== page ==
The New Zealand Railways Magazine, Volume 2, Issue 1 (April 21, 1927)
A Rememberance of the Past
Some of our recent settlers seem a little discontented with their outlook in New Zealand. In such circumstances would it be inadvisable to recall some of the difficulties our early settlers had to encounter?
In four weeks it will be sixty-three years since I landed at the Bluff. Otago and Southland were prosperous—gold diggings were in force. The miners required supplies and they could pay for their needs. Some of the newcomers had not pleasant passages. Our good vessel took 128 days from East India Docks, London, to the Bluff. We had encountered numerous gales—indeed from the Cape of Good Hope to the Bluff our main deck was never dry. The noise of the swish of the sea was ever with us. At one time we had three feet of water in the hold and pumps had to be kept going without intermission for three days. At another time our cargo shifted, which led to much injury to drain stone ware pipes which formed part of the cargo. We had a hurricane off Madeira and towards its end only one seaman-out of our complement of twelve-was all that was fit to work. Our passengers, however, did not grumble at having to man the pumps and to set and to take in sail, and do all that sailors could do. One of the greatest compliments paid to me in my life, I thought, was that, when in the midst of the great storm when I had, with another passenger, taken in the mizzen royals, the captain asked me how long I had been to sea. He would not credit it that it was my first sea voyage in a ship. When our cargo shifted there was no difficulty in getting passengers—though there were few on board—to go into the hold to see what could be done. The gale off Madeira moderated on the third day at about 7 at night. The wind then came from the north east-a fair breeze. I was near the wheel about 9 p. m. when the captain called the second mate. The first and third mates were both off duty. On duty there were only the second mate, the bos'n and one seaman (Bob Moffat). The captain said to Thompson (the second mate) that nothing was to be done but just to keep her going with her present sails. “Do not call any of the crew to set sail,” he said. “They are all exhausted. Some of the passengers have offered to stay up all night with you. Call me at six in the morning. I am going to have a sleep at last.” The captain had not been to bed for two nights. I took my turn at the wheel as I had been accustomed to sail-boats—and in rough weather too. After a little time the second mate said to me, “We'll make a long voyage of it. It is a pity we had not the sails set.” I replied, “why not set the sails? The passengers could do it.” He said, “Do you think they would?” I replied, “Of course they would, but I'll go and see.” I went and found the younger passengers were eager to help. The result was that soon all sails were set.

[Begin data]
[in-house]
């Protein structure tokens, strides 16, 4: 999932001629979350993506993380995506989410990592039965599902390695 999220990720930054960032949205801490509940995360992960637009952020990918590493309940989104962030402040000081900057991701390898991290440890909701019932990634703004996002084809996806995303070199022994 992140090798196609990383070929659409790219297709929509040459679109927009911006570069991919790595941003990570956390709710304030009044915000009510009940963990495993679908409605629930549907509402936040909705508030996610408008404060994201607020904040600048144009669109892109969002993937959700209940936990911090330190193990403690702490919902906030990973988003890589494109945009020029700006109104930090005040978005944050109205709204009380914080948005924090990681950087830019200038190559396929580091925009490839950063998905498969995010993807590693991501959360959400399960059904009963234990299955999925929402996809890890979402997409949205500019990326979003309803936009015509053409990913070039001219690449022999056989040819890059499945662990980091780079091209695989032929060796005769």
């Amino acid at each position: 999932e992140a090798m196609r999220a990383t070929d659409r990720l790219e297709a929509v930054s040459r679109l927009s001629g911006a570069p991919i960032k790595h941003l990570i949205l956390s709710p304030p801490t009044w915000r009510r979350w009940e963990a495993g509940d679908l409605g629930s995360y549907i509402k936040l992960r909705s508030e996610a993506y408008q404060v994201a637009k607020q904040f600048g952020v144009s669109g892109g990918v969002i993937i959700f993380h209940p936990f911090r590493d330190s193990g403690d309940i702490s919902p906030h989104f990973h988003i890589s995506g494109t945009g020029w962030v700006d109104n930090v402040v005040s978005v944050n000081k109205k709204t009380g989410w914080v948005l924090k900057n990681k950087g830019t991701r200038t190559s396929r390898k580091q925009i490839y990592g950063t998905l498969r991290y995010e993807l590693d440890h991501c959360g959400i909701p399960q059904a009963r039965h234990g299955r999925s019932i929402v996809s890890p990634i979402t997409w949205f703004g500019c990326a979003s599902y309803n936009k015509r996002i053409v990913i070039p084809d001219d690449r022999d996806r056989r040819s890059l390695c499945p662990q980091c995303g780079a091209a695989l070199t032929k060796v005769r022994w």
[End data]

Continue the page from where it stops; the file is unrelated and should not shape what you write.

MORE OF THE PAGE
I was on deck at 6 a. m. when the captain was called. He came on deck and seeing the vessel clad—even stunsails set, he called the second mate and said, “Thompson, did I not tell you not to call the men?” The mate replied, “Yes sir, I did not call the men.” The captain retorted, “then……how did you get the sails set?” the mate replied to him that the passengers had done it. The captain [gap — reason: water damage]page 11